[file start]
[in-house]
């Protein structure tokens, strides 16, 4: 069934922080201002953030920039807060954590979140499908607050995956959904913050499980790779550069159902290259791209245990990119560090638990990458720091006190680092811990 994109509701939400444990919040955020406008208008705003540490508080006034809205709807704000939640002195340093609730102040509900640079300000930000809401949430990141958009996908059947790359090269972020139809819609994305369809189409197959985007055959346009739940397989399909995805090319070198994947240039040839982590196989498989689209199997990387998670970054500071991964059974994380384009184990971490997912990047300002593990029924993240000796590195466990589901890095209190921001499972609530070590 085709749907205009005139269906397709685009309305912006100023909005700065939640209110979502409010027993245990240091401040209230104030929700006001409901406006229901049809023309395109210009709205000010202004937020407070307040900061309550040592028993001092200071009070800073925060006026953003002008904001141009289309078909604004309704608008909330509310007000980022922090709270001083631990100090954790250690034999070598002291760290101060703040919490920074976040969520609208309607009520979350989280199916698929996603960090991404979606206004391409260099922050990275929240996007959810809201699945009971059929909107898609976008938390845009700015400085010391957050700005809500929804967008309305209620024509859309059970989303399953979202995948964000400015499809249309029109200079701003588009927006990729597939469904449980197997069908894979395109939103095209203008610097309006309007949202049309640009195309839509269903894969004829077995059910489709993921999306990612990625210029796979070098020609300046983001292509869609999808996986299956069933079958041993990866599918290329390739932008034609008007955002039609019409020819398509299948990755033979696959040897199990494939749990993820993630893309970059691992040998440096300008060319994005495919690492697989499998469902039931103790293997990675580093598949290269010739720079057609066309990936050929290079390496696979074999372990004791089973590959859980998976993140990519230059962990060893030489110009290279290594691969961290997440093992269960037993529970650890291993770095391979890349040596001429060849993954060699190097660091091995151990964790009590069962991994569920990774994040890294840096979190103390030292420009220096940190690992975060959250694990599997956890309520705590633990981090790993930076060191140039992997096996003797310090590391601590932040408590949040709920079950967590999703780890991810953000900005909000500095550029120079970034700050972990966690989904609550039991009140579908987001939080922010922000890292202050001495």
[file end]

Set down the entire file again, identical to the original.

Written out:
[in-house]
């Protein structure tokens, strides 16, 4: 069934922080201002953030920039807060954590979140499908607050995956959904913050499980790779550069159902290259791209245990990119560090638990990458720091006190680092811990 994109509701939400444990919040955020406008208008705003540490508080006034809205709807704000939640002195340093609730102040509900640079300000930000809401949430990141958009996908059947790359090269972020139809819609994305369809189409197959985007055959346009739940397989399909995805090319070198994947240039040839982590196989498989689209199997990387998670970054500071991964059974994380384009184990971490997912990047300002593990029924993240000796590195466990589901890095209190921001499972609530070590 085709749907205009005139269906397709685009309305912006100023909005700065939640209110979502409010027993245990240091401040209230104030929700006001409901406006229901049809023309395109210009709205000010202004937020407070307040900061309550040592028993001092200071009070800073925060006026953003002008904001141009289309078909604004309704608008909330509310007000980022922090709270001083631990100090954790250690034999070598002291760290101060703040919490920074976040969520609208309607009520979350989280199916698929996603960090991404979606206004391409260099922050990275929240996007959810809201699945009971059929909107898609976008938390845009700015400085010391957050700005809500929804967008309305209620024509859309059970989303399953979202995948964000400015499809249309029109200079701003588009927006990729597939469904449980197997069908894979395109939103095209203008610097309006309007949202049309640009195309839509269903894969004829077995059910489709993921999306990612990625210029796979070098020609300046983001292509869609999808996986299956069933079958041993990866599918290329390739932008034609008007955002039609019409020819398509299948990755033979696959040897199990494939749990993820993630893309970059691992040998440096300008060319994005495919690492697989499998469902039931103790293997990675580093598949290269010739720079057609066309990936050929290079390496696979074999372990004791089973590959859980998976993140990519230059962990060893030489110009290279290594691969961290997440093992269960037993529970650890291993770095391979890349040596001429060849993954060699190097660091091995151990964790009590069962991994569920990774994040890294840096979190103390030292420009220096940190690992975060959250694990599997956890309520705590633990981090790993930076060191140039992997096996003797310090590391601590932040408590949040709920079950967590999703780890991810953000900005909000500095550029120079970034700050972990966690989904609550039991009140579908987001939080922010922000890292202050001495």